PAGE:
The dramatic clandestine rescues by Navy SEALs and their daring raid on Osama Bin Laden’s lair may make their work seem a world apart from that of government executives. But in their 2003 book Leadership Lessons of the Navy SEALs, advertising executive Jeff Cannon and his brother, Lt. Cmdr. Jon Cannon…...
 
If you can be a better leader through healthy living, the key to success in your job may lie in three words: Eat, move, sleep. Certainly Tom Rath believes they are important. And Rath, a Gallup researcher, has offered cogent advice before to government executives, in his writings on using their strengths at work and...
 
Finding mentors has been one of the holy grails of career progression, hammered into us by innumerable career consultants and the lessons of our own career. Yet now, someone is telling us to forget them. Related posts: The art of mentorship The benefits of an executive coach How Changemakers Get Things Done in Government: Intrapreneurship in Action...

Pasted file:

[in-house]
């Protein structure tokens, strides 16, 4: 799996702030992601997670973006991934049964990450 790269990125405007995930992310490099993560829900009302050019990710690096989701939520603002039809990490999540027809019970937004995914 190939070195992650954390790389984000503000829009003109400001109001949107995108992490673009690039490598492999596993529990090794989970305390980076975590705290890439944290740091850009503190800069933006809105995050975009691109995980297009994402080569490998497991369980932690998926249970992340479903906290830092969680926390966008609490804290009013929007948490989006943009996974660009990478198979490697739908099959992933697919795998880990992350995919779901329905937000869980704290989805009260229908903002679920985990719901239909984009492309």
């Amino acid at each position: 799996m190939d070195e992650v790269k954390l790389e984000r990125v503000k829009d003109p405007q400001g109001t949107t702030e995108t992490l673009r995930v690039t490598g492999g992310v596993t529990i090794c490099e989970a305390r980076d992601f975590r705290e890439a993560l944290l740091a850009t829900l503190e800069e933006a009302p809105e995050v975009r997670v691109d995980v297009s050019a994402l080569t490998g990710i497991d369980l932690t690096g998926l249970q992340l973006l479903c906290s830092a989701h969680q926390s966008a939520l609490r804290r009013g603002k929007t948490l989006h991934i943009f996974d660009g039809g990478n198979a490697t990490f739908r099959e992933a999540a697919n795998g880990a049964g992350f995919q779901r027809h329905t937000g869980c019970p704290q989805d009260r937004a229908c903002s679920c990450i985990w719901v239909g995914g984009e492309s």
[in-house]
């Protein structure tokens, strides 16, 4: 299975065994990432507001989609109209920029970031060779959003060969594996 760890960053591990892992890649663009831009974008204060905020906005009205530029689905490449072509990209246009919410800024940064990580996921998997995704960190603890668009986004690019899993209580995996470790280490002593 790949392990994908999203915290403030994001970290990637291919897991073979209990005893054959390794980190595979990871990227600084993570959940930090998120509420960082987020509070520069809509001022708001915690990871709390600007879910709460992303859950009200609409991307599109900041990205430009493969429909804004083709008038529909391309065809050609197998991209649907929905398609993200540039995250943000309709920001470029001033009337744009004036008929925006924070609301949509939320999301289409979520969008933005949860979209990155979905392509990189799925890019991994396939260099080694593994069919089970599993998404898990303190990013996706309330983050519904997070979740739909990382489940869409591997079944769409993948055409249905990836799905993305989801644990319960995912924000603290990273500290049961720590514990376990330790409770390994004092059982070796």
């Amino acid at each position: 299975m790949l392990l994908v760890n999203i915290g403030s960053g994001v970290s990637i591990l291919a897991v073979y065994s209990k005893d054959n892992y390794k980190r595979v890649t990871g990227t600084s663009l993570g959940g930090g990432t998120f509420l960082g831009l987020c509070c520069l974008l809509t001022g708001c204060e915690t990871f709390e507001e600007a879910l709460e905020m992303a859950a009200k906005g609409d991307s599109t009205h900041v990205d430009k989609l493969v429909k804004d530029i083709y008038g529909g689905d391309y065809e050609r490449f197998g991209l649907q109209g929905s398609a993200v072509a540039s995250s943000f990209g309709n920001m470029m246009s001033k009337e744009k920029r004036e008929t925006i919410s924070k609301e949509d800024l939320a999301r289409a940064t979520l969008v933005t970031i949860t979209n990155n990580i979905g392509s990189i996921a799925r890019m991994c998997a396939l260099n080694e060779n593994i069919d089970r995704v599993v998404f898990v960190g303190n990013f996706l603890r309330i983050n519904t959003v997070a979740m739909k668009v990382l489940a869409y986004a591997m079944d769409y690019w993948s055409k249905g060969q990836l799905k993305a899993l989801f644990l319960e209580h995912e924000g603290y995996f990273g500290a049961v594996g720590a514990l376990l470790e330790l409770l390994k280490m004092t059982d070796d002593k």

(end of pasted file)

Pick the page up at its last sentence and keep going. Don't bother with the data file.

Today, when emotional intelligence is treasured, Sherlock Holmes would seem like a poor role model for government executives. The man lived in his mind and seemed remote from humanity. He could get enmeshed in a drug stupor or sidetracked by some obscure experiment or offbeat intellectual interest. Definitely not the model for modern, progressive governance....
 
No. The word jars us. Just two letters, but it makes us decidedly uncomfortable. In the workplace, Yes is the golden word, the winning word, the expected word that garners plaudits....
 
Our days are a series of decisions, some minor, some medium, some major – and the occasional one humungous. It might seem daunting to think of your day in that fashion, since it’s obviously hard to get every decision right....